There's value in the local association


FENTON, MI – One of my first experiences as a follower of Jesus with our larger Baptist family was at Bambi Lake. The Genesee Baptist Association scheduled a winter youth retreat. Students from churches all over Genesee County packed the retreat center for an incredible weekend of worship, fellowship, and fun. Our youth group (First Baptist Church of Swartz Creek) was scheduled to present the plan of salvation in one of the sessions. I remember getting the assignment to lead none other than Dr. Tony Lynn to Jesus (I got to baptize him too, but that's another story). I had only been a believer for a few months, but I accepted the challenge. There in the downstairs chapel of the Lodge at Bambi, I shared the Gospel with Tony. To be totally transparent, he had to help me get through parts of the presentation, but I did ok for a new believer.


That retreat made an impression on my life. It was encouraging to see scores of other teen-aged believers together. God was moving in our lives as we gathered around His Word and worshipped. I learned that the retreat happened because local churches worked together through their association to plan the event. Our youth group wasn't big enough to put together a retreat like that on our own. I doubt that any of the other churches were able to do so either, but together they did an awesome job. A sense of community and mission was established as sister churches worked together. It was the first of countless times I experienced an association at work.

I learned quickly that sharing Christ was at the heart of bringing churches together in associational life. The Genesee association asked me to share my personal testimony at an event they planned. It was scheduled for the night of my 18th birthday. I had been looking forward to that day for many years. It meant no more sneaking around, fake ID's, or having to get someone to buy for me. On the night that I became "legal", I stood before a packed church and shared how I came to Christ. Jesus dramatically changed my life and I wanted everyone to know Him. It was the first of many evangelistic emphases I have participated in with other associational churches.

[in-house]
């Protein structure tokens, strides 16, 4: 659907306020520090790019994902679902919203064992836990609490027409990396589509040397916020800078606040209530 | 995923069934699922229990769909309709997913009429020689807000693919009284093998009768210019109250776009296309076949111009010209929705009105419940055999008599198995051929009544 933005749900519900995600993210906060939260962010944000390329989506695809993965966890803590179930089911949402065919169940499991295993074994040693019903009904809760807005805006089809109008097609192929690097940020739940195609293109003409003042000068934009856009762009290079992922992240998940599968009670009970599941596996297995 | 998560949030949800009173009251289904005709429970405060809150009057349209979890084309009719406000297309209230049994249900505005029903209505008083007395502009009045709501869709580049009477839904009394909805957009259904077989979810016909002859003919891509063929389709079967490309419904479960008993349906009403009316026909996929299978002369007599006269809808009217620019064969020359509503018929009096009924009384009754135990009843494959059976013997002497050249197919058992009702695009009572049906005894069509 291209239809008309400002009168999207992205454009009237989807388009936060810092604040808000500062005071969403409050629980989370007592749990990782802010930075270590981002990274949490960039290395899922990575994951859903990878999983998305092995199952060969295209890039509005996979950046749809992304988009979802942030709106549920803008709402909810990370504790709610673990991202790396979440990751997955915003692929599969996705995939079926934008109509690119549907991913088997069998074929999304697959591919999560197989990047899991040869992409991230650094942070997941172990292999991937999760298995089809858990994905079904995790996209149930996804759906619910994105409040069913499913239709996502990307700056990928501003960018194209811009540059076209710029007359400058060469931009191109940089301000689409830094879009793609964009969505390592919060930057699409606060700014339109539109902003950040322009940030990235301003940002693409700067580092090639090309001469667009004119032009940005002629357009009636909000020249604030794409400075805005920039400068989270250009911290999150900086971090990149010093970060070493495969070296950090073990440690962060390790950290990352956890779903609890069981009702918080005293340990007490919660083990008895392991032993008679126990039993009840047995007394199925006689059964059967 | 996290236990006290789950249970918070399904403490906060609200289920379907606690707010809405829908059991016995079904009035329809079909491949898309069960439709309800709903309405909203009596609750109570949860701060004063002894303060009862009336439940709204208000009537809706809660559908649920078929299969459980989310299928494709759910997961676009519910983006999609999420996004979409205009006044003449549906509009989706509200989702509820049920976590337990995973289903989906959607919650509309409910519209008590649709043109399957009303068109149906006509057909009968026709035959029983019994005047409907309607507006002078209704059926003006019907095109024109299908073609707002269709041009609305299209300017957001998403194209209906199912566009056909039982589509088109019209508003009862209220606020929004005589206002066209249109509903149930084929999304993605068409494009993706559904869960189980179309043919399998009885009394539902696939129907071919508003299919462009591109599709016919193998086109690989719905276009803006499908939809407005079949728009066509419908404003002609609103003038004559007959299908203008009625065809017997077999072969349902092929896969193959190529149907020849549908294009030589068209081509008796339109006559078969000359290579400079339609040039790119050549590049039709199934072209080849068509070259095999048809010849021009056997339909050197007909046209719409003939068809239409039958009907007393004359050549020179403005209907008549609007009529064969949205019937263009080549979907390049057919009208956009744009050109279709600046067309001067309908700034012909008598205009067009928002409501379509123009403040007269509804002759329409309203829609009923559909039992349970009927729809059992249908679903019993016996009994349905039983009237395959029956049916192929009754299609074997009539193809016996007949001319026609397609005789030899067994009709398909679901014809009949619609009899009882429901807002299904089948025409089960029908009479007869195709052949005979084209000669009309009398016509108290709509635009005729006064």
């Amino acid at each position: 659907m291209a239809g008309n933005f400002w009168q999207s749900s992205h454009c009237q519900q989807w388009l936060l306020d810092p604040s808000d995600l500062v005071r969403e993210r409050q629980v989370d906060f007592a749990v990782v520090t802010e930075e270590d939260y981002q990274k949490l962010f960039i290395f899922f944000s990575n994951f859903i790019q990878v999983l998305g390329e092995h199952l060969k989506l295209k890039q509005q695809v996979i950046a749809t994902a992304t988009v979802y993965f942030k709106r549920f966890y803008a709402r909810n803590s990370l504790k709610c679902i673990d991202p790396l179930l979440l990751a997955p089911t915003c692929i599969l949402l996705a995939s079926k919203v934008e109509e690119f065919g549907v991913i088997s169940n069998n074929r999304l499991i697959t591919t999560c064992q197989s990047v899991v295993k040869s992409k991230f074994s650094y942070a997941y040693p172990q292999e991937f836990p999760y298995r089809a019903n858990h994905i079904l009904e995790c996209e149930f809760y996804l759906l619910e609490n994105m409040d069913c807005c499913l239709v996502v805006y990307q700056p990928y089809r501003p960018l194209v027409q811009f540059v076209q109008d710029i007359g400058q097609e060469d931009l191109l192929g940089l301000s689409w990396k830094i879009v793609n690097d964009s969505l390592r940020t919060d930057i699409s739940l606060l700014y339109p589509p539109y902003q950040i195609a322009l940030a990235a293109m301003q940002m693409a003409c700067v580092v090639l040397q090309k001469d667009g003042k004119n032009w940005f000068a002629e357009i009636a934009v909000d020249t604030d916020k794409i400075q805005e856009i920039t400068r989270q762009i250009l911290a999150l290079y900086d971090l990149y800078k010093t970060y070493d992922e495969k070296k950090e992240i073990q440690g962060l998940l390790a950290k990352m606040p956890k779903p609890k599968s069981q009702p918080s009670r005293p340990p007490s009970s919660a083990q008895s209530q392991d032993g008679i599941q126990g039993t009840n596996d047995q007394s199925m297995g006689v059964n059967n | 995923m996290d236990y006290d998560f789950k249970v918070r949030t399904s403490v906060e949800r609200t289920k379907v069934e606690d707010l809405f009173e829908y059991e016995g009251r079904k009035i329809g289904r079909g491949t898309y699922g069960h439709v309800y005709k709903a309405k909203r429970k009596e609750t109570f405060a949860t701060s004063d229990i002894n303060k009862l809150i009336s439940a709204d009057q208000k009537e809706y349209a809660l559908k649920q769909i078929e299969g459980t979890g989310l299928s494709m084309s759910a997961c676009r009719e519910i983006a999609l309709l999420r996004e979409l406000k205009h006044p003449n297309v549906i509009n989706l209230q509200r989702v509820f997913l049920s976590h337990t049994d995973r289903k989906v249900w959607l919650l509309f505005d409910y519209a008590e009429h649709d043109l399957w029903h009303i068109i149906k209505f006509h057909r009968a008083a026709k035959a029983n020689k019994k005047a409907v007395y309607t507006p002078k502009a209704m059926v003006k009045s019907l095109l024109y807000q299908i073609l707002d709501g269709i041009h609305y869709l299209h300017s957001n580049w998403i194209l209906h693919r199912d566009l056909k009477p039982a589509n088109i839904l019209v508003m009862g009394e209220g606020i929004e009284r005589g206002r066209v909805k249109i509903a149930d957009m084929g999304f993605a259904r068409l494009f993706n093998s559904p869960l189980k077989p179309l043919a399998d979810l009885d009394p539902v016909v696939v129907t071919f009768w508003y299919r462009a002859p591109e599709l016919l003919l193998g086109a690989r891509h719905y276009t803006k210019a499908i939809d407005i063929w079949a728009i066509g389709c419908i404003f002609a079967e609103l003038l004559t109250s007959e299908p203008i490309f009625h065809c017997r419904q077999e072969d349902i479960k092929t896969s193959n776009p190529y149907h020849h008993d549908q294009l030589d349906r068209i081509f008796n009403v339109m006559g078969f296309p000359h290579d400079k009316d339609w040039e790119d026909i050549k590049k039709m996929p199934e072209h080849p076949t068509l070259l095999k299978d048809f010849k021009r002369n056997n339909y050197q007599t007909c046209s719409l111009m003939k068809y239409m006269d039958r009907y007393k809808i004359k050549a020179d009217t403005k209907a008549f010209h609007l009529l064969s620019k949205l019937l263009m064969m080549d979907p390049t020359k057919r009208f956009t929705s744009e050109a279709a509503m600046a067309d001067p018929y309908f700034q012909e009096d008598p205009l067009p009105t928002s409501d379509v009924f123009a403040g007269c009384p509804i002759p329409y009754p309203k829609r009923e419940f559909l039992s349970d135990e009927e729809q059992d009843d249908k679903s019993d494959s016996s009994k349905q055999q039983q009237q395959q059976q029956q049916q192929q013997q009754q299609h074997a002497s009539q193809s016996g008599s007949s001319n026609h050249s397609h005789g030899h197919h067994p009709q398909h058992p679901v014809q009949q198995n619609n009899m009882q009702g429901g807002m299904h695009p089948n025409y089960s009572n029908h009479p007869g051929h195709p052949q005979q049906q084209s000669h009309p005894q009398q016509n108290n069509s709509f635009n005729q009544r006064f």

God called me to preach as I neared the end of high school. In my college and seminary days, I had a lot more enthusiasm than experience or knowledge. The English Baptist Church called me as their pastor. It wasn't long before there was a death in the church family, and I got a call asking me to officiate the funeral service. If memory serves me, the only funeral I had ever been to at that time was my grandmother's when I was twelve. I had no clue what to do or say, so I called a retired pastor who was serving as the Director of Missions for our local association. He gave me an outline for the service, scriptures to use, and some helps for the message. Years later, I got a similar call from a young pastor needing help for one of his first funeral services. I learned early in ministry that the local association connected me to people who could help me and people I could help. Some of the most practical and beneficial training I've experienced has been in the association.

The local association is a champion for missions to our churches. It was the local association that gave me the opportunity to really interact with some Southern Baptist Missionaries. The churches we served faithfully supported missions through the Cooperative Program. We read stories about our missionaries and prayed for them during our mission emphases. There were hundreds of them, but we didn't really get to know one until our association had a World Mission's Conference. The church planned special services so we could hear from North American, International, State, and Associational Missionaries. We listened as they told stories about their ministries, shared meals together, and transported them to other churches to speak. I can still remember the first time one of them asked, "Have you ever considered missions?" I hadn't, but the question immediately grabbed Shar's heart (my wife).

The association brought missionaries to our churches, and God used them to speak to our lives. For many of us, it made missions come alive. We felt the heartbeat of God for a lost world as they shared. They challenged us to pray more fervently, give more generously, and serve more willingly. Our lives have been forever impacted by the association and their work with local churches. We are living proof of just how valuable the association is to the local church yesterday, today and for tomorrow.

ABOUT THE AUTHOR


Mike Durbin is the State Evangelism Director for the Baptist State Convention of Michigan. Before joining the state convention staff, Mike served as Church Planting Catalyst and Director of Missions in Metro Detroit since 2007. He also has served as a pastor and bi-vocational pastor in Michigan, as well as International Missionary to Brazil.

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